FOOD: Transforming the American Table

Drive-thru

While fast-food restaurants had been around since the 1920s, drive-thru dining came of age in car-crazy California in the 1950s. By the 1970s, major fast-food franchises nationwide began to install drive-thru windows. With increases in single-parent households, after-school activities, and commute times, fast food that you could order and eat without leaving your car became commonplace. By 2014, one study estimated that 20 percent of all meals in the United States were eaten in a car.

 

Lap mat, 1976

Gift of In-N-Out Burger

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Lap mat, 1988

Gift of In-N-Out Burger

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At the first In-N-Out Burger drive-thru, which opened in California in 1948, customers received sheets of butcher paper to protect their laps while eating in their cars. Soon, printed “lap mats” were a regular feature of the chain.

Speaker-box panel, early 1960s

Gift of Brian A. Luscomb

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Menu board, early 1960s

Gift of Brian A. Luscomb

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Jack in the Box restaurants, opened in 1951, had no inside seating.  Customers in their cars ordered using a two-way speaker. The concept was so new that customers had to be warned that a disembodied voice would speak to them.

Drive thru, about 1960

Drive thru, about 1960

Courtesy of Jack in the Box

A giant clown and signage directed customers to the two-way speaker where they placed their orders at a Jack in the Box in Southern California.

Drive thru and walk up, about 1970

Drive thru and walk up, about 1970

Courtesy of Jack in the Box

Speed Behind the Counter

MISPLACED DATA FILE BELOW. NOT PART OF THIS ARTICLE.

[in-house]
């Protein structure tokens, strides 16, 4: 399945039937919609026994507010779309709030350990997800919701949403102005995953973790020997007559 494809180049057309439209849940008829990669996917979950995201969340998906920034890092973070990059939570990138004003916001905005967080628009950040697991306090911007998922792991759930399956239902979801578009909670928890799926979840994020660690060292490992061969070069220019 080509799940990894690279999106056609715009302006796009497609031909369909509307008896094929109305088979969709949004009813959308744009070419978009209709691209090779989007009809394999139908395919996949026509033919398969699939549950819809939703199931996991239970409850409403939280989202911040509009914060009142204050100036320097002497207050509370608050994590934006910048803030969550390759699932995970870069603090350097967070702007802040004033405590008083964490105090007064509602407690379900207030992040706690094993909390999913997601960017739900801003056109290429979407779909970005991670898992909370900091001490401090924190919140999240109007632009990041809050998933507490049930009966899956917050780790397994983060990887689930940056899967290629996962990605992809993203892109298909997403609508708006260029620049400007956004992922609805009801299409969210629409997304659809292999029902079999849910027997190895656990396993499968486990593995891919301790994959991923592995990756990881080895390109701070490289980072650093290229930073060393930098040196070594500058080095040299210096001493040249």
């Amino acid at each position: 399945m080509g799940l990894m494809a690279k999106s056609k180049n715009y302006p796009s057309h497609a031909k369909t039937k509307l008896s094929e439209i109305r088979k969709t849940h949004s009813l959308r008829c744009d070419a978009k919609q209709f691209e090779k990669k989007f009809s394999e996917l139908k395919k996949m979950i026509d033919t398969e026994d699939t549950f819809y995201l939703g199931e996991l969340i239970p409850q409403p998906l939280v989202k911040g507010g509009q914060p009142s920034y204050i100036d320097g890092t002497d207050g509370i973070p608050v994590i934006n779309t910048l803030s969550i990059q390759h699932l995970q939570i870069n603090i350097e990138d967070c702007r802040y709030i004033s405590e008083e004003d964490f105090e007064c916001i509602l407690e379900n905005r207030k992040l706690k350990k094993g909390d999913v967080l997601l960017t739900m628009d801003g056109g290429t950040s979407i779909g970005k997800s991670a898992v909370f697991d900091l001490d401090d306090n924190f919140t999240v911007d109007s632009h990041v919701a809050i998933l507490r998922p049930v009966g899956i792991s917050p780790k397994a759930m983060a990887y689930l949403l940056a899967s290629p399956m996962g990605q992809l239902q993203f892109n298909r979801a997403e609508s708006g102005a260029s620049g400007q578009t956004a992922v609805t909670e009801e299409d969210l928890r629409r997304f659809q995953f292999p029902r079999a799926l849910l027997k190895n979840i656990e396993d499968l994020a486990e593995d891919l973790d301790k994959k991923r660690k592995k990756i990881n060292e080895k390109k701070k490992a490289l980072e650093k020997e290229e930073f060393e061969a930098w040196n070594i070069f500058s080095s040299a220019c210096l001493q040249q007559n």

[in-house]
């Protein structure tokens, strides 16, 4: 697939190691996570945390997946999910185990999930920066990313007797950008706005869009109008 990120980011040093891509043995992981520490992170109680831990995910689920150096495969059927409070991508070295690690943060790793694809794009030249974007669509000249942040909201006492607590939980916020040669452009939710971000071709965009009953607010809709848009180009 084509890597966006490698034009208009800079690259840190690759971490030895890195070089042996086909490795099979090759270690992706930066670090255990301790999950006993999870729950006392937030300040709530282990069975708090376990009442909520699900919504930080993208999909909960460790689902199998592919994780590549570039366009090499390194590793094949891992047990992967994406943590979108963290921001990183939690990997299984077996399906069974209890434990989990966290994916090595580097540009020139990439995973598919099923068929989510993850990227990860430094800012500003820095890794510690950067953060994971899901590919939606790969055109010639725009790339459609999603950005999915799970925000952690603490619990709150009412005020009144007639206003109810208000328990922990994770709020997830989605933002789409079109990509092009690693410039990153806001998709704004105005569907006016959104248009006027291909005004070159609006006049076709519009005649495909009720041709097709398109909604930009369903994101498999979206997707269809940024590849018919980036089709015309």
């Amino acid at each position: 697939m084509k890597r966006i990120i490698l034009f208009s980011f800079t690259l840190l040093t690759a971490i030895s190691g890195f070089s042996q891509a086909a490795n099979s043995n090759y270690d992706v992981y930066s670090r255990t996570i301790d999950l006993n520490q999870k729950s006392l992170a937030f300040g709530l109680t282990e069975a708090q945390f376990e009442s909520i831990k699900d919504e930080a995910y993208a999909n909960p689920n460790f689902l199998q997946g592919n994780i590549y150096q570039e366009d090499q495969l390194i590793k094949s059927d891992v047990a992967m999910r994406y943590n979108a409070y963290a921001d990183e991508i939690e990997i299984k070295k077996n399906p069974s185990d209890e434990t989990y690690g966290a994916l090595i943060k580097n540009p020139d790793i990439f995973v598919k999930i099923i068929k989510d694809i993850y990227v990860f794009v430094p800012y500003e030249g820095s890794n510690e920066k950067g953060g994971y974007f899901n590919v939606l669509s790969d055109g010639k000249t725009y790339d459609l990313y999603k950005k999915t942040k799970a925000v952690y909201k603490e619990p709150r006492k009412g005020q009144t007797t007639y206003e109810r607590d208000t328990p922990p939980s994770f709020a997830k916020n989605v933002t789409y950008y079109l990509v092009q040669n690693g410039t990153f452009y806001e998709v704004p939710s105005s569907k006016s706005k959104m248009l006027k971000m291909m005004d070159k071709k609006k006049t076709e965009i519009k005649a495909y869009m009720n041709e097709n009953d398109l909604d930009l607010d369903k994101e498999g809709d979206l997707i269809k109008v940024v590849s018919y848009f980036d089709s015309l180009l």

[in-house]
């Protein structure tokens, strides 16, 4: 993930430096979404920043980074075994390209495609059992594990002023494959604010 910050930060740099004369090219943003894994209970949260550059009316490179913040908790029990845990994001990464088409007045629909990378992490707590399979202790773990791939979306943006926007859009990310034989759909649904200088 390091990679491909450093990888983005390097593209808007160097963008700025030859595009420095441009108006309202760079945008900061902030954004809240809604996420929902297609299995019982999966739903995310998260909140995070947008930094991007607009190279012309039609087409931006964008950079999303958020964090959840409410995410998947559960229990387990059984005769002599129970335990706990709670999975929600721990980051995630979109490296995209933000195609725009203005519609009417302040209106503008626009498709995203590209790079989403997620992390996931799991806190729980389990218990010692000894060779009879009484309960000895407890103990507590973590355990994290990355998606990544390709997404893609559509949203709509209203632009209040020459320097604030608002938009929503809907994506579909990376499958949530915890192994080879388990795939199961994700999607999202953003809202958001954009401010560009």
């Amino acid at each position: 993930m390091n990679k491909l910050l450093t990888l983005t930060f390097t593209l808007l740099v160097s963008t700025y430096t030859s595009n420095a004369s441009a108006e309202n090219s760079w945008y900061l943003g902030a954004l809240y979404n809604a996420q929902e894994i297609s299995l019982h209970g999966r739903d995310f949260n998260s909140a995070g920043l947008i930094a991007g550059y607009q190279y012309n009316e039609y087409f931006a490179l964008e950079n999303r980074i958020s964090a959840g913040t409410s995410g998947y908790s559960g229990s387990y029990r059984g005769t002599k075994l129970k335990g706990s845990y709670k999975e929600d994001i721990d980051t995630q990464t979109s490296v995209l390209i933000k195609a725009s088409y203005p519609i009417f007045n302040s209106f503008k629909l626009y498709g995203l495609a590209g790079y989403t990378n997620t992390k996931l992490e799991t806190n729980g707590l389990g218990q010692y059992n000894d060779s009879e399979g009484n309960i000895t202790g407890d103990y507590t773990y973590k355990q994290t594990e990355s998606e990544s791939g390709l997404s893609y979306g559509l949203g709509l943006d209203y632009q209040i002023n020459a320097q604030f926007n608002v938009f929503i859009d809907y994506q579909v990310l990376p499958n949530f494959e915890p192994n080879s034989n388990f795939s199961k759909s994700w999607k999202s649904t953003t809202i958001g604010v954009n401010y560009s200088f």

In the 1980s, many fast-food chains began reporting that 50 percent of their daily business was conducted through drive-thru windows, which increased profit margins. Restaurants perfected and minimized steps in the ordering and assembly processes to serve as many drive-thru customers as possible, especially during the lunch rush. Fast-food companies formulated foods that could be held in one hand and easily chewed while driving. By 2017, the top fifteen fast-food chains averaged between around two minutes and four minutes to complete an order.

Register overlay, 1989

Gift of McDonald’s Regional Training Center

Cash register buttons programmed to specific products and options helped speed the ordering process by directly communicating orders to the people filling them. In the 1990s, computer touch screens replaced register overlays at most fast-food restaurants.

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On-the-go packaging, pre-1990s

Gift of Peter M. Warner

Clamshell packaging made handling food products convenient and sanitary. In the late 1980s, McDonald’s and other franchises began wrapping their sandwiches in coated paper instead, after customers complained about the environmental hazards of polystyrene foam containers.

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McDonald’s drive-thru, about 2000

McDonald’s drive-thru, about 2000

Courtesy of Corbis

Sauce dispenser, 1990s

Gift of McDonald’s Regional Training Center

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Fry scoop, 1990s

Gift of McDonald’s Regional Training Center

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Specialized tools were designed to speed up the food-preparation process, eliminating deviation from established portion standards.